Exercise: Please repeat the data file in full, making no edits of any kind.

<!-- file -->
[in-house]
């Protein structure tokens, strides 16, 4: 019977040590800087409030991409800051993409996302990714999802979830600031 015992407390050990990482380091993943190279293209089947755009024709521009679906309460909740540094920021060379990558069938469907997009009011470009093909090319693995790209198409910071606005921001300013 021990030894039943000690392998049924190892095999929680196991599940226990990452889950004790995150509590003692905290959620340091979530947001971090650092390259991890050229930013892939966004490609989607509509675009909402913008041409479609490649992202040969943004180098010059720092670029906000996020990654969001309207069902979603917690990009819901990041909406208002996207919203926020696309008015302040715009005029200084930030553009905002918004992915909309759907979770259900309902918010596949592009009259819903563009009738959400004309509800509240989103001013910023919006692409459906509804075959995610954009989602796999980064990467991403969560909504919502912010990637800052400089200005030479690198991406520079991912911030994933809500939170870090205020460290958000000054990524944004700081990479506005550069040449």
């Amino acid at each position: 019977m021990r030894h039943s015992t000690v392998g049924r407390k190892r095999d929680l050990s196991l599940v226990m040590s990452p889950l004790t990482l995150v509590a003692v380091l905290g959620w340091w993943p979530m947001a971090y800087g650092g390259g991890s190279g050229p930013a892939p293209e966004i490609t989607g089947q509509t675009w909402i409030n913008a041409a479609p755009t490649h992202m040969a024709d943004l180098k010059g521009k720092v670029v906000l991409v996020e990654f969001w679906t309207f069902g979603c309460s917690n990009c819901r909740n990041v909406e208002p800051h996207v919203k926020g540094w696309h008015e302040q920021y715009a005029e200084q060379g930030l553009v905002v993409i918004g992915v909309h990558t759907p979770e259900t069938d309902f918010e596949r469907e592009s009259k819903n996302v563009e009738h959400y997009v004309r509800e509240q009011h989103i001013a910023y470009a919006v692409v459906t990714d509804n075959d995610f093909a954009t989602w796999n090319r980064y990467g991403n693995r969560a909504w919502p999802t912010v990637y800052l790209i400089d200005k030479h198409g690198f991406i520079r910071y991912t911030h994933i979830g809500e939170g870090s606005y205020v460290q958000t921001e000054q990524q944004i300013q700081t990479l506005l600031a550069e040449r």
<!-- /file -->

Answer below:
[in-house]
């Protein structure tokens, strides 16, 4: 019977040590800087409030991409800051993409996302990714999802979830600031 015992407390050990990482380091993943190279293209089947755009024709521009679906309460909740540094920021060379990558069938469907997009009011470009093909090319693995790209198409910071606005921001300013 021990030894039943000690392998049924190892095999929680196991599940226990990452889950004790995150509590003692905290959620340091979530947001971090650092390259991890050229930013892939966004490609989607509509675009909402913008041409479609490649992202040969943004180098010059720092670029906000996020990654969001309207069902979603917690990009819901990041909406208002996207919203926020696309008015302040715009005029200084930030553009905002918004992915909309759907979770259900309902918010596949592009009259819903563009009738959400004309509800509240989103001013910023919006692409459906509804075959995610954009989602796999980064990467991403969560909504919502912010990637800052400089200005030479690198991406520079991912911030994933809500939170870090205020460290958000000054990524944004700081990479506005550069040449």
């Amino acid at each position: 019977m021990r030894h039943s015992t000690v392998g049924r407390k190892r095999d929680l050990s196991l599940v226990m040590s990452p889950l004790t990482l995150v509590a003692v380091l905290g959620w340091w993943p979530m947001a971090y800087g650092g390259g991890s190279g050229p930013a892939p293209e966004i490609t989607g089947q509509t675009w909402i409030n913008a041409a479609p755009t490649h992202m040969a024709d943004l180098k010059g521009k720092v670029v906000l991409v996020e990654f969001w679906t309207f069902g979603c309460s917690n990009c819901r909740n990041v909406e208002p800051h996207v919203k926020g540094w696309h008015e302040q920021y715009a005029e200084q060379g930030l553009v905002v993409i918004g992915v909309h990558t759907p979770e259900t069938d309902f918010e596949r469907e592009s009259k819903n996302v563009e009738h959400y997009v004309r509800e509240q009011h989103i001013a910023y470009a919006v692409v459906t990714d509804n075959d995610f093909a954009t989602w796999n090319r980064y990467g991403n693995r969560a909504w919502p999802t912010v990637y800052l790209i400089d200005k030479h198409g690198f991406i520079r910071y991912t911030h994933i979830g809500e939170g870090s606005y205020v460290q958000t921001e000054q990524q944004i300013q700081t990479l506005l600031a550069e040449r």